I knew it was going to be a long day. It was a 3 hour drive to the ferry at Holyhead, nearly 2 hours on the ferry, and another 3 hours to Kiltannon Farm. Given that I was to do all the driving as Steve still has not received his driverâ€™s license (VERY long story), I knew that Kiltannon would be a very welcome sight indeed.
The first drive was relatively uneventful and we arrived in perfect time to drive onto the ferry. It wasnâ€™t until we reached Irish soil when we ran into problems. Somehow, we wound up on the wrong motorway (for anyone who has ever been to Ireland, you know this is easy to do) and of course, none of the maps we had gave us any clues as to where in Ireland we might be. We knew as long as we headed southwest, we would eventually get close enough, but after the morningâ€™s trek, I was not really in the mood to go for a Sunday meandering drive. Thankfully, we reached Limerick, found a map, and got back on the road. We made it to Kiltannon Farm (near Tulla) in roughly 4 hours.
Mary, the lovely caretaker, greeted us and showed us to our small apartment and after a few minutes of instruction, left us to get settled. I wanted nothing more than to throw on my p.j.â€™s and find a movie. The three of us walked out to the car to gather our things and as the liftgate rose, I counted one, two…bags.
“Where is my backpack?” I asked Steve as if he were playing some cruel joke.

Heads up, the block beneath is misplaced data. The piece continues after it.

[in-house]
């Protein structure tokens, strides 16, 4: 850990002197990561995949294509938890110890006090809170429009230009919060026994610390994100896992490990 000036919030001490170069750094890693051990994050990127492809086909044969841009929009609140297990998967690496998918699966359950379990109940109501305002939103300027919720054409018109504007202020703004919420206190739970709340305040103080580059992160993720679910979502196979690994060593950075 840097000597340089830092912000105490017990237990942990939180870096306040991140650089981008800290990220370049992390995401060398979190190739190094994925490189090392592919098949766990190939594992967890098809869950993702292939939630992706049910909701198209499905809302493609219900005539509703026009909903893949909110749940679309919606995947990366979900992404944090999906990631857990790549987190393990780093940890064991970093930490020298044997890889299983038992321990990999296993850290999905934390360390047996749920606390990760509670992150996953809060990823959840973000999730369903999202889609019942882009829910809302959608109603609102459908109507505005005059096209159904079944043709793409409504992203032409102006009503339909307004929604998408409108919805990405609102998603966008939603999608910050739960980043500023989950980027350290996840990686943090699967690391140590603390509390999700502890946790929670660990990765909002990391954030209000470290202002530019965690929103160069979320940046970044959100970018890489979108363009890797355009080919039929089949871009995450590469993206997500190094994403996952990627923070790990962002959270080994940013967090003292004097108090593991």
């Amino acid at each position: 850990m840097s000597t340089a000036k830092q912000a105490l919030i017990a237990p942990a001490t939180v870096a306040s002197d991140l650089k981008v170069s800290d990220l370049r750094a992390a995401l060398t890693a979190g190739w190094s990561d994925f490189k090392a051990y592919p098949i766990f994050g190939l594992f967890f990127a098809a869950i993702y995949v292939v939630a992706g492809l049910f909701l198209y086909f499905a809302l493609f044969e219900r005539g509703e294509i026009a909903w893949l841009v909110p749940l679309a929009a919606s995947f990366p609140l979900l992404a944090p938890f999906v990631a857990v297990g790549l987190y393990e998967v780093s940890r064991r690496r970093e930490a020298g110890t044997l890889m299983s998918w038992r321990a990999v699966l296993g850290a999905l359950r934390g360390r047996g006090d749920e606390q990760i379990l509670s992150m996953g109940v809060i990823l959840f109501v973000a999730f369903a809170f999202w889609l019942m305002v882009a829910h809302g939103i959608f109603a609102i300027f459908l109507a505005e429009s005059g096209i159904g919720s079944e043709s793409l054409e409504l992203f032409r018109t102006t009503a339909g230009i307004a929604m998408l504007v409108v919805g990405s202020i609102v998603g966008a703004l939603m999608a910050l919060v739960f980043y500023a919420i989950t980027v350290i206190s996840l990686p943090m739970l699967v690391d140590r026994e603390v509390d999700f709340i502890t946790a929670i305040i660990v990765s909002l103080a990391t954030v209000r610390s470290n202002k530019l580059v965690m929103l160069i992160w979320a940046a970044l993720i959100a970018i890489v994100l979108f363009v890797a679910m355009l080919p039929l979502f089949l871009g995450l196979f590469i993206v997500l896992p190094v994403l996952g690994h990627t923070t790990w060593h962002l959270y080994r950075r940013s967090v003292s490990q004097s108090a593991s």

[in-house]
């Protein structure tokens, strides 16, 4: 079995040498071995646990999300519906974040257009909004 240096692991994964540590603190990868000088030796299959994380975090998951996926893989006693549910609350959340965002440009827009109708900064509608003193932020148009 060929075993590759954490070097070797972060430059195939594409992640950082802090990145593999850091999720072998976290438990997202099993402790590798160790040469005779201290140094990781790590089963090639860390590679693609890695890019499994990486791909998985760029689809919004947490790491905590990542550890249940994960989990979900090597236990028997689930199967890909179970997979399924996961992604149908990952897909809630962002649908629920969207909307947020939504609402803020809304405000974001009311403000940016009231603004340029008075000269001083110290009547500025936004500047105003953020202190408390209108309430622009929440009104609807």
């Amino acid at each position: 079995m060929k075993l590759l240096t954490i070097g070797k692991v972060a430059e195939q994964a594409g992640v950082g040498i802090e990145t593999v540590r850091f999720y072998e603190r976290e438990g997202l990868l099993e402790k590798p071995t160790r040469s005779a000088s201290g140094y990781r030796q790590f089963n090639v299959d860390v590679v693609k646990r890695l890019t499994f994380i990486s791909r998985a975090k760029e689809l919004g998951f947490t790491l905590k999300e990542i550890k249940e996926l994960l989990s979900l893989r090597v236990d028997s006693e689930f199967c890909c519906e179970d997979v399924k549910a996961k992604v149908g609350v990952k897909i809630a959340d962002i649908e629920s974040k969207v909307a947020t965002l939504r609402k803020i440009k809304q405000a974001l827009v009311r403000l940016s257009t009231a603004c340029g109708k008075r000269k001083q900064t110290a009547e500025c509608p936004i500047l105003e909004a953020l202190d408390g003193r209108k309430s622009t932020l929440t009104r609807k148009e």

“Uh…I don’t know. Where is your backpack?”
That’s when I realized I was now at least 8 hours from my belongings and in the countryside of Ireland. The nearest town, a whole block long, boasted a very small grocery store and a few pubs. So…back in the car to the larger town of Ennis for some groceries and toiletries. Now, for the vast majority of people, being without clothes, etc. is not a big deal. Nor was it for me EXCEPT for the fact that I wear contact lenses, I am virtually blind (near-sighted) without them or my glasses, and as I mentioned, I was the sole driver. In Ireland, contact solution is only sold in pharmacies or drug stores and many of them are closed on Sundays. Well, having arrived on Saturday night, they were already closed for the weekend. Lovely.
Crisis was very narrowly averted, however, as I remembered I did have a very small bottle of solution in my purse, which I was supposed to have ditched back in New York.
So, here I sit, nearly a week later in the same clothes I wore upon arrival. Thank goodness for free laundry, some clothes I had in the dirty bag, and a quick trip for a few essentials!
My backpack has been retrieved by a friend in Blackpool and I happily await our reunification in a few days. While there are some creature comforts I have missed, I really have been fine without my things and I now know I can easily survive with even less than a backpack full.
So the moral to this story is simply that when stripped of everything, all we really need is vision.This entry was posted in Gypseekers, Ireland